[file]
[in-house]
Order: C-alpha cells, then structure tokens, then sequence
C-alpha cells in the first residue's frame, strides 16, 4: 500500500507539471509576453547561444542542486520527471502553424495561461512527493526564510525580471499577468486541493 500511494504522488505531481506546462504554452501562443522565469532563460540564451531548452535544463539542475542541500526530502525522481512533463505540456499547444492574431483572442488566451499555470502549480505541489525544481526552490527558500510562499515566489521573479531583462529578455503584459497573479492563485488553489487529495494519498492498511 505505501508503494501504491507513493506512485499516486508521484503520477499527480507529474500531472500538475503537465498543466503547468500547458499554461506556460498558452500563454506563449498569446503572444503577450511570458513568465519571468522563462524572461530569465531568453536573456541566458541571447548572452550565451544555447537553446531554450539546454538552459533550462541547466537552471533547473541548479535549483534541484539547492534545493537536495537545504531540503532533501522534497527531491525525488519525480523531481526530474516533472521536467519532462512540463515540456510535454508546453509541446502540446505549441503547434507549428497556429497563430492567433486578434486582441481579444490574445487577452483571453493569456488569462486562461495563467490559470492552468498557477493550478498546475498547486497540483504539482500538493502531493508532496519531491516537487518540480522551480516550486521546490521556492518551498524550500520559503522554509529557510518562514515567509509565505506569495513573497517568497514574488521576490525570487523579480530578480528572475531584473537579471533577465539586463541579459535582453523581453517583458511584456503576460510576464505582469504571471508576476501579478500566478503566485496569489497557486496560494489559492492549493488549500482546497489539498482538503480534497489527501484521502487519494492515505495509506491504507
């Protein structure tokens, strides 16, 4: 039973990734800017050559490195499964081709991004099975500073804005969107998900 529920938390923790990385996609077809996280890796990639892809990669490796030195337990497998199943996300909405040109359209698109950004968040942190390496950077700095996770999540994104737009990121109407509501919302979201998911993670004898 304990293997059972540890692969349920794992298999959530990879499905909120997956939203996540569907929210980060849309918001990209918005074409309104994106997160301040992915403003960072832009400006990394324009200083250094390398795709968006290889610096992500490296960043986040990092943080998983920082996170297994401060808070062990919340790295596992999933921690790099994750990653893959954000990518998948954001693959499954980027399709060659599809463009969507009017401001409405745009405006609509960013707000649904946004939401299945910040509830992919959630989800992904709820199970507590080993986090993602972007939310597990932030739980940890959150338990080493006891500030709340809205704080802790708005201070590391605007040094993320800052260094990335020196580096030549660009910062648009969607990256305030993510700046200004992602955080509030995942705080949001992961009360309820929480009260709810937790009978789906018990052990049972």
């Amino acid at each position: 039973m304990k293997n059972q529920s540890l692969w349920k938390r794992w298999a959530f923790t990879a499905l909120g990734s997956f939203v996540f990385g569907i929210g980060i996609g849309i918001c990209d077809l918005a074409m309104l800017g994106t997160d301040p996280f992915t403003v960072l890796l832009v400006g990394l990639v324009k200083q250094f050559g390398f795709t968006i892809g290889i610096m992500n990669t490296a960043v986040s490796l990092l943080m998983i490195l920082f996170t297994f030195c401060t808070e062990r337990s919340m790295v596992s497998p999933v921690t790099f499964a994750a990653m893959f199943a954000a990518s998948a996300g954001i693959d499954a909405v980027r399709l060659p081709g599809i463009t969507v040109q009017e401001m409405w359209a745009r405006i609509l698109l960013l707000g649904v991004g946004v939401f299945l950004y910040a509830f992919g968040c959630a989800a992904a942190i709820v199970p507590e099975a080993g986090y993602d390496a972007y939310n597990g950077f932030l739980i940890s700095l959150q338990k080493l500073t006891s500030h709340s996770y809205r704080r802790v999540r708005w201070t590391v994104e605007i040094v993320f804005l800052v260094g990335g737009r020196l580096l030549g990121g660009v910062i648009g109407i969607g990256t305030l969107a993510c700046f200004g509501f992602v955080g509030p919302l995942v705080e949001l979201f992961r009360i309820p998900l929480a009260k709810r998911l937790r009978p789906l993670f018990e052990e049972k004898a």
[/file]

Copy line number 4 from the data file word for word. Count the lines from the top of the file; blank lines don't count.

């Protein structure tokens, strides 16, 4: 039973990734800017050559490195499964081709991004099975500073804005969107998900 529920938390923790990385996609077809996280890796990639892809990669490796030195337990497998199943996300909405040109359209698109950004968040942190390496950077700095996770999540994104737009990121109407509501919302979201998911993670004898 304990293997059972540890692969349920794992298999959530990879499905909120997956939203996540569907929210980060849309918001990209918005074409309104994106997160301040992915403003960072832009400006990394324009200083250094390398795709968006290889610096992500490296960043986040990092943080998983920082996170297994401060808070062990919340790295596992999933921690790099994750990653893959954000990518998948954001693959499954980027399709060659599809463009969507009017401001409405745009405006609509960013707000649904946004939401299945910040509830992919959630989800992904709820199970507590080993986090993602972007939310597990932030739980940890959150338990080493006891500030709340809205704080802790708005201070590391605007040094993320800052260094990335020196580096030549660009910062648009969607990256305030993510700046200004992602955080509030995942705080949001992961009360309820929480009260709810937790009978789906018990052990049972």